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Lone prospector has a case against Barrick for huge Chilean gold mine

Section: Daily Dispatches

Gold Rush? You Bet Your Bottom Bollar -- and Euro

By Ambrose Evans-Pritchard
The Telegraph, London
Thursday, April 13, 2006;jsessionid=MDGNSAADLJSV1Q

Norman Lamont says the best investment he ever made was to buy gold
shares in the bullion fever of the late 1970s: his worst mistake was
to hold onto them, defiantly, as Paul Volcker squeezed every drop of
excess liquidity out of the global economy.

Commodities crashed, and gold did not stop dropping until it touched
bottom at $252 an ounce in April 2001 -- the moment Gordon Brown
choose to auction a chunk of Britain's reserves.

The Federal Reserve is on the warpath again, raising interest rates
15 times to 4.75pc in less than two years. Europe is tightening, and
Japan has signalled the end of the biggest free lunch in history:
unlimited liquidity at zero rates for deployment by banks and hedge
funds anywhere in the world.

It is the first time since the early 1980s that all three blocs have
stamped on the markets in unison.

Those who have ridden the gold bull for the past five years to
yesterday's close of $597.75 -- making 120pc profit on bullion, or
580pc on the mining stocks of the HUI Gold Bugs index -- must be
wondering whether the boom is running out of oxygen at this
vertiginous height.

Long-term bull or bear, you need a strong nerve to jump headlong
into the gold market right now, at the top of the sharpest spike in
five years, just as India's gold-bedecked brides consummate before
the Monsoon. The time-honoured "May dip" awaits the unwary.

Or if you like charts, entrails, and technical signals, watch the
HUI mining index, listed under the code $hui on
The soothsayers swear by it, believing that mining stocks give
warning of about two days each time gold hits an interim peak.

The shares begin to look weary, then tip over, though the metal
itself is reaching tentative new highs. Ignore that signal at your
peril. It has been flashing amber to red this week.

Keep an eye on Japan as well, now the swing player in the market,
according to UBS. Japanese investors -- from big funds to day-
trading housewives -- buy gold when the yen is weak. They sell when
the yen snaps back.

So where is the yen heading? The Japanese ship money abroad at the
beginning of the tax year in April, driving down the yen.

That effect is played out by Easter. That is now.

My own hunch is that gold will come clattering down to its trend
support line (the 200-day moving average, now at $495.37) as all
commodities come off the boil. Pick your trigger.

HSBC says the sector tends to deflate once the Fed rate cycle peaks,
which could be as soon as May. Societe Generale thinks the bubble
will pop once the US housing market fizzles out, a variant of the
same theme.

At that moment we will all have to put our thinking caps back on.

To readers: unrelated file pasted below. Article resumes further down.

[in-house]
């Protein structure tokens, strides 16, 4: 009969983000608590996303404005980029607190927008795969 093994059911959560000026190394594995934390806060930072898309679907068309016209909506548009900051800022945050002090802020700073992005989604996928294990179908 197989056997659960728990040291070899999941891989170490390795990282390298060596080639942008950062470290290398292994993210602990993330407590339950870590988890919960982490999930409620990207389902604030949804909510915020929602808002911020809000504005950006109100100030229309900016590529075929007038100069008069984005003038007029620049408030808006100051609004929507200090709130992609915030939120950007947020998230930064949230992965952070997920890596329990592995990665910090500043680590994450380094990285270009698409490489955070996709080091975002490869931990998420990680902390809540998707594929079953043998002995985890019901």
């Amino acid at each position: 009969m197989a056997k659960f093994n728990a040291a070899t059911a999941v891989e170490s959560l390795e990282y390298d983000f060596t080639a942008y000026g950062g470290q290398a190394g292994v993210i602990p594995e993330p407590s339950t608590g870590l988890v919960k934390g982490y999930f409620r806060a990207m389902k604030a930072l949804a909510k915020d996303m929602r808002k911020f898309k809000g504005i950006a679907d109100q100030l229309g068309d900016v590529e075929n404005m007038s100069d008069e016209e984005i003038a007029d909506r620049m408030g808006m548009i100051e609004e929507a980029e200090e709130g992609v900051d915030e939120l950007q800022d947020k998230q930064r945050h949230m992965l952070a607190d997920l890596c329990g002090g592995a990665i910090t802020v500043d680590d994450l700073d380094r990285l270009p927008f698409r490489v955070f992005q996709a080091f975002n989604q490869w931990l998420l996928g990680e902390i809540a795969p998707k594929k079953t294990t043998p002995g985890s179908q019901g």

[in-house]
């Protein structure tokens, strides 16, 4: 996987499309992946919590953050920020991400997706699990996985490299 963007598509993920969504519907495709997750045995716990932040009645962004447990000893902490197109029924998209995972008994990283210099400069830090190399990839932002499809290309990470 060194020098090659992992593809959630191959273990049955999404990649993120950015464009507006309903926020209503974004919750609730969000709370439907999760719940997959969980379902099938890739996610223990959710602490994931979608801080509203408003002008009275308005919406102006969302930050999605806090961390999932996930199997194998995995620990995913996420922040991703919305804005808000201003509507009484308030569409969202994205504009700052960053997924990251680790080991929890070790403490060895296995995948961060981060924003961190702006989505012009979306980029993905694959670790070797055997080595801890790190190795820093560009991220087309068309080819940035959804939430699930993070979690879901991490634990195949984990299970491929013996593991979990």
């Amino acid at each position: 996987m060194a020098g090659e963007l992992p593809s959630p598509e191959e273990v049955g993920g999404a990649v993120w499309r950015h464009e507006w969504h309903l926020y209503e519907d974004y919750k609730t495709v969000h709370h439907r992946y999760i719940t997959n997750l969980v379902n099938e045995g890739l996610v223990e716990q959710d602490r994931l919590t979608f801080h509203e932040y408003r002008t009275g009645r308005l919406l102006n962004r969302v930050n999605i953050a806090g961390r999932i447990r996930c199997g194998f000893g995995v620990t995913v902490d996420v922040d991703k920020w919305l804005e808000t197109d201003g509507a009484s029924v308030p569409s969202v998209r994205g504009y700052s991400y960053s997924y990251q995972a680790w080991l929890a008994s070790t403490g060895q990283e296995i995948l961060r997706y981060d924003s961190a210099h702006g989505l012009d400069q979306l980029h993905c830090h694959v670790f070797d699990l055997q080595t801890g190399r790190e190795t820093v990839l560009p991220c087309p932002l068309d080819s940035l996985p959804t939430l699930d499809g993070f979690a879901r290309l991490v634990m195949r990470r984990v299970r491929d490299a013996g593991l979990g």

The first leg of the gold rally has seen easy pickings, with a risk-
reward balance too tempting to resist.

The price had been driven far below its historic equilibrium (an
ounce worth a suit of armour, or a Savile Row suit), both by central
bank sales, and a mix of shorting by bullion banks and "hedging" by
the mining companies themselves. Sooner or later, short positions
have to be covered. The metal was on a catapult.

The equation is trickier in 2006. With the credit cycle turning, and
global liquidity draining at 6pc annually, the case for gold relies
on its role as a counter-currency to the dollar, not as a commodity.

Vladimir Putin has ordered Russia's central bank to double the share
of gold in its fast-growing reserves from 5pc to 10pc, while Chinese
officials are muttering about the need to diversify some of their
$850bn reserves out of dollars into gold.

But talk is not action. So far both Russia and China seem to be
opting for euros instead.

The supposition is that the euro can offer an anchor of stability
once the day of reckoning arrives for the dollar, hobbled as it is
by a US current account deficit of 7pc of GDP and unprecedented
external liabilities nearing $4 trillion.

Last week the European Central Bank's Jean-Claude Trichet showed why
the euro is inherently unable to play that role. To the
consternation of currency traders he backed away from a rate rise,
allegedly after receiving telephone calls from irate politicians in
Paris and Rome, alarmed at the strength of the euro.

A stateless currency for 12 disparate economies, the currency itself
is on borrowed time. If the ECB allows the euro to rise much
further, Italy, Greece, and Portugal will be driven ineluctably into

In the end, the euro will have to chase the dollar down, pari pasu.
A small army of gold bugs have already twigged to the implications
of this.

Once the full markets catch on, I suspect that gold will blast
through to record highs. We are not there yet.


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